The impact of these accusations is tremendous for the victims. Child-witches are stigmatized for the rest of their lives. The Salesian missionaries’ report underscores the psychological damage, which ranges from learning problems to social isolation, aggressive behavior, depression, post-traumatic stress, anxiety and personality disorders. As untreated adults, they run the risk of reliving the violent behavior of their past.
Many victims do not tell others about their problem, which makes it harder to find and treat them. Eventually, many end up on the streets, living off petty theft, doing drugs and joining criminal gangs.
The report’s recommendations include reforming Togo’s legislation to make accusations of witchcraft an aggravating factor in crimes against children. “In Togo, the punishment for child abuse is only seven days of community work,” says Rodríguez.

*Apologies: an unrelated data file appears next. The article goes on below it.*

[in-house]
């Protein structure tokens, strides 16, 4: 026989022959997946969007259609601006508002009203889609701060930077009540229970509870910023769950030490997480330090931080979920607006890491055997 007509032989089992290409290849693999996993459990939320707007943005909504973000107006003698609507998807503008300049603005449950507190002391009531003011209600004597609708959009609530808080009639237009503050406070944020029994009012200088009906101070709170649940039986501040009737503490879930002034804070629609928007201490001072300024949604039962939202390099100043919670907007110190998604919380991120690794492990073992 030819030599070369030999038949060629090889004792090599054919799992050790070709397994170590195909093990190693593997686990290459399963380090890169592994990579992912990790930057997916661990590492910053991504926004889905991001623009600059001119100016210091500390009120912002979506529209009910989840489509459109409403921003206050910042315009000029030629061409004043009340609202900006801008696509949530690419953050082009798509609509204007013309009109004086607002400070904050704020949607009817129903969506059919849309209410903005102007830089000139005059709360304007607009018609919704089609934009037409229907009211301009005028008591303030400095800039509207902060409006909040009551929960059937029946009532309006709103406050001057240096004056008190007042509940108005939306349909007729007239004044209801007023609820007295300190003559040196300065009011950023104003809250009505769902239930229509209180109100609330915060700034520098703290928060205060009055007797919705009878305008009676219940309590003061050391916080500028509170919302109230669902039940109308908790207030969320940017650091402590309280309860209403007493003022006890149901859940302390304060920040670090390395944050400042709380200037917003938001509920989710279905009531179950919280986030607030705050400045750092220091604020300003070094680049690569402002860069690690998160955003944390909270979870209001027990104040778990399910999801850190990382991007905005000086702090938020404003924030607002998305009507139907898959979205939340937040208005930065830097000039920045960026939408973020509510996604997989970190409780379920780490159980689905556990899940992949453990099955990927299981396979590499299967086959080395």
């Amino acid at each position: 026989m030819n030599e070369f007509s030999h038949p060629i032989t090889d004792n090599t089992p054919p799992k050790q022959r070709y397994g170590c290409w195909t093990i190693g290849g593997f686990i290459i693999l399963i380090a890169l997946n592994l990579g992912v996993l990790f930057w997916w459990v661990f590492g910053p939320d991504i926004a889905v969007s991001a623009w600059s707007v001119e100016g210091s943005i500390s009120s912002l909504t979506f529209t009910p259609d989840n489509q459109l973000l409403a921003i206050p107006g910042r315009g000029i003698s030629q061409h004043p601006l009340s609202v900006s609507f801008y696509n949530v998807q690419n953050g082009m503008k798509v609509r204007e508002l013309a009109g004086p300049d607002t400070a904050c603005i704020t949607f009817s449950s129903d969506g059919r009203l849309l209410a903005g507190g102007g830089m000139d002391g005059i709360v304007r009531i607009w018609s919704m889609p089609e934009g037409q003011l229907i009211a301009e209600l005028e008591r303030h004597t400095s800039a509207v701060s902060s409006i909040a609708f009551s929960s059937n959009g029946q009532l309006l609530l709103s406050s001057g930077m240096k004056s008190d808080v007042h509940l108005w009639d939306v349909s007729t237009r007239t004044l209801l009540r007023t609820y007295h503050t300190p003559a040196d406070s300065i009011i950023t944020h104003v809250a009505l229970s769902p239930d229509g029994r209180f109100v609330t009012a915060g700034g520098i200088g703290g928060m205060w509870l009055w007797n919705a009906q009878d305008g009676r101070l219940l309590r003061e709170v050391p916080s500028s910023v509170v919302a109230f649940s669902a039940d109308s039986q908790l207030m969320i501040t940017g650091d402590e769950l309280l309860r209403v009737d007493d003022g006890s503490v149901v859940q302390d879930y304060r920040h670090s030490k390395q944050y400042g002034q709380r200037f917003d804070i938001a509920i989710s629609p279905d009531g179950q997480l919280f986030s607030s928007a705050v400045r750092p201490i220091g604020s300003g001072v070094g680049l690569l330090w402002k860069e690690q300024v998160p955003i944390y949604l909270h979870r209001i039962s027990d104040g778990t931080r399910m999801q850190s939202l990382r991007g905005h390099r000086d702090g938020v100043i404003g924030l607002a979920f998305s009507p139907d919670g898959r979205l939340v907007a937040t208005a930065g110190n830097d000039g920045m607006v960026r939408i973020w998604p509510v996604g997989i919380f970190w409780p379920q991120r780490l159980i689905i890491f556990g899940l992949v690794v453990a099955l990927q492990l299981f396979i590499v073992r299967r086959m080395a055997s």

Many of these children end up on the streets, living off petty theft, doing drugs and joining criminal gangs.
The authors also ask for the international community to keep pressuring local authorities to combat these practices. Clan leaders have already met with international representatives to discuss the matter, but solutions are going to be long-term.
“Traditional leaders are not going to come up with quick solutions, but slowly they will seek deeper reasons for their community’s problems, before blaming a child of witchcraft,” says De la Fuente. “But the change will not be easy, because the leaders may tell the social services that they are cooperating, but they will have a lot of pressure back home to keep things they way they are.”
Georgette and Rosalie were lucky. The former dreams of being the ambassador of Togo in Germany. The latter is going to start business studies this year and she wants to be an accountant. But getting there will not be easy.
“The stigma always remains,” says De la Fuente. “When something like this happens to you as a child, no matter how much you change, part of it will remain with you forever.”